The 17th Annual Twin Cities Mental Health Education Conference, Oct. 22 at Temple Israel, will feature a keynote address by Melody Moezzi, Iranian-American activist, award-winning writer and attorney, and author of Haldol and Hyacinths: A Bipolar Life.
In conversation with The American Jewish World, Moezzi explained the origin of her book, which details her own diagnosis as bipolar.
“I basically wrote the book that I wish existed when I was diagnosed,” she said. “I read a lot of memoirs, but I didn’t see my experience reflected as a non-white woman.”
She explains that as an Iranian-American, she experienced being bipolar as “clinical and cultural”: “For me it was a metaphor for my experience as an Iranian-American. I love and belong to these two places that never in my life have been reconciled.”
Just as she has two identities, Iranian and American, she has two emotional poles, although she is quick to point out that this is reductive; there isn’t just a manic side and a depressive side to her experiences.
Nonetheless, when she was diagnosed, she explains that her response was “Oh, of course.”
She explains that her experiences gave her the tools to understand her diagnosis, because they seemed to parallel how she had already experienced “as an Iranian, as a member of two cultures that couldn’t get along politically, that were supposed to be arch-enemies.”
Additionally, she grew up in a world that was hostile to her Iranian identity. “As an Iranian-American woman, my identity has been politicized since I was very young. But I have never been ashamed of my identity.”
So when she was diagnosed, Moezzi explains that “part of me understood that this was something that I shouldn’t be ashamed of.
“Nobody told me to be ashamed, but they told me I should be quiet about it. Silence breeds shame.”
Instead, she wrote a book, and has been touring discussing the contents. Increasingly, her discussion has included a spiritual component, as she explains that her experiences as a person with a bipolar diagnosis include a few spiritual experiences that she found profound.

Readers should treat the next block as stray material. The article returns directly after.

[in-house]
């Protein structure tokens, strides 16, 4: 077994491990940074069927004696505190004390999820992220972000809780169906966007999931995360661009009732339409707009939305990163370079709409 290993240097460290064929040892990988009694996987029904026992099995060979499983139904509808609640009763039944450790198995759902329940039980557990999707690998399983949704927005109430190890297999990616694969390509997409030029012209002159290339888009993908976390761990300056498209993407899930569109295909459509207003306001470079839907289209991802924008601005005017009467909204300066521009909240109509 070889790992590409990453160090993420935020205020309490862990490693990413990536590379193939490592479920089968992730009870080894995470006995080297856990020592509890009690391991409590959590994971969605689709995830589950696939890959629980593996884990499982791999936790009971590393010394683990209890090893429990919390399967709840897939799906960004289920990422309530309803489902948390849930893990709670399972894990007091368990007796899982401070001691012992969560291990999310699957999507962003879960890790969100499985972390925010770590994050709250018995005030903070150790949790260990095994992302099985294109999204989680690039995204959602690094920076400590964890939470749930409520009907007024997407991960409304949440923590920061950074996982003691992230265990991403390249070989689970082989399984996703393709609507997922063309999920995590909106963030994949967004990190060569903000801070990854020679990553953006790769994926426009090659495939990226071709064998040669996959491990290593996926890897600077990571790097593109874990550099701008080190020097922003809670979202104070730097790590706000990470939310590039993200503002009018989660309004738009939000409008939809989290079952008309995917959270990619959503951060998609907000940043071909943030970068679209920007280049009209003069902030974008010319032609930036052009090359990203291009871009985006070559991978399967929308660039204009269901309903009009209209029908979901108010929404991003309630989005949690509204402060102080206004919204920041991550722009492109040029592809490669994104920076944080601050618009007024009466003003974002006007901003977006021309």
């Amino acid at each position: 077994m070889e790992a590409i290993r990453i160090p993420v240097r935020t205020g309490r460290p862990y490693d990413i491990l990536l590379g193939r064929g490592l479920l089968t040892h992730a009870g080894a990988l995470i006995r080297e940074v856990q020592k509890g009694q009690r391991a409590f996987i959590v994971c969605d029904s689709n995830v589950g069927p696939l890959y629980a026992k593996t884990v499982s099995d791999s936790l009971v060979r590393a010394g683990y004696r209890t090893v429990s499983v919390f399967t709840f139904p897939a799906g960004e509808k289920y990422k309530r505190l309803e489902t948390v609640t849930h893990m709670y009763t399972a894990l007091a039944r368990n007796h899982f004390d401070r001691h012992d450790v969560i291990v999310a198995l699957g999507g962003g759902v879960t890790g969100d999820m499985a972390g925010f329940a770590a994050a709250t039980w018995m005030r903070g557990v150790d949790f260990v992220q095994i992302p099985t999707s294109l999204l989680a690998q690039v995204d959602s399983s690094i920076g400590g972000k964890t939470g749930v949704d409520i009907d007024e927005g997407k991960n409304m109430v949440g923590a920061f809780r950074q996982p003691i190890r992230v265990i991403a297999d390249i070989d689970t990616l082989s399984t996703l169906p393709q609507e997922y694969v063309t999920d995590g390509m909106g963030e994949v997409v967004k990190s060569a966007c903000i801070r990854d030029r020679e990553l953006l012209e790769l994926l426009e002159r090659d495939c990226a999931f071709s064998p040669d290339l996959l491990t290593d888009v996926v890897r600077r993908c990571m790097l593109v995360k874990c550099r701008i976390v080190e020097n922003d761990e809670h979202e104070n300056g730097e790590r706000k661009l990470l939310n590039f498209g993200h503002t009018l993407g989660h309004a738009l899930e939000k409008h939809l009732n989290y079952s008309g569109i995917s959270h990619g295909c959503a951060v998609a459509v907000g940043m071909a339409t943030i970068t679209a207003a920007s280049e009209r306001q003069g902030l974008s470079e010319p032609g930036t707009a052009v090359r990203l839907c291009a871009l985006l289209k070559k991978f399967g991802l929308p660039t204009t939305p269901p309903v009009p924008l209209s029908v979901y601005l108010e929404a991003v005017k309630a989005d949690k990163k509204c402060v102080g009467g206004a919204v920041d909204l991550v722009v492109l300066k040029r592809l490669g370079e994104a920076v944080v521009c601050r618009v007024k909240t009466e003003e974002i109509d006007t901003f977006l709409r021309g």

“In religious communities, we are ostracized, we are told we need to pray our way out of it,” she says, “but if we go to a psychiatrist, the religious side may not be taken seriously, especially since hyper-religiosity can be a symptom.”
Moezzi argues that a bipolar person can need medication and need a chaplain. “My spirituality is not a symptom,” she says.
She’s delighted to have been invited to speak at an event associated with the Jewish Family and Children’s Service of Minneapolis. “As a Muslim woman being invited to a Jewish conference, in this atmosphere, gave me so much hope. Hope that we are not going to let hatred and bigotry win. It says so much about the Jewish community that they reached out to me.
“People are joining together in ways they hadn’t in the past,” she says. “Our struggles are related. Fighting antisemitism, fighting racism, fighting homophobia and Islamophobia. They are the same struggle.”
In addition to Moezzi’s address, the conference will offer two breakout sessions of workshops with 22 topics to choose from, covering mental health issues affecting youth to people in the later stages of life.
Workshop topics include dementia, addiction, eating disorders, anxiety and depression, mental health advocacy, yoga psychotherapy and many more. The event will also include a resource fair with free educational materials, local resources, and books on mental health and addiction available for purchase.
The 17th Annual Twin Cities Mental Health Education Conference, “From Hurting to Healing: Journeys of Courage and Hope,” will be held 10 a.m. Sunday, Oct. 22 at Temple Israel, 2323 Fremont Ave. S., Minneapolis.
Since 1912 the AJW has served as an important news resource for the Jewish community. The Jewish World unites the main Jewish communities in St. Paul and Minneapolis, as well as those in Duluth, Rochester and smaller cities, and bridges the divides between the various Jewish religious streams.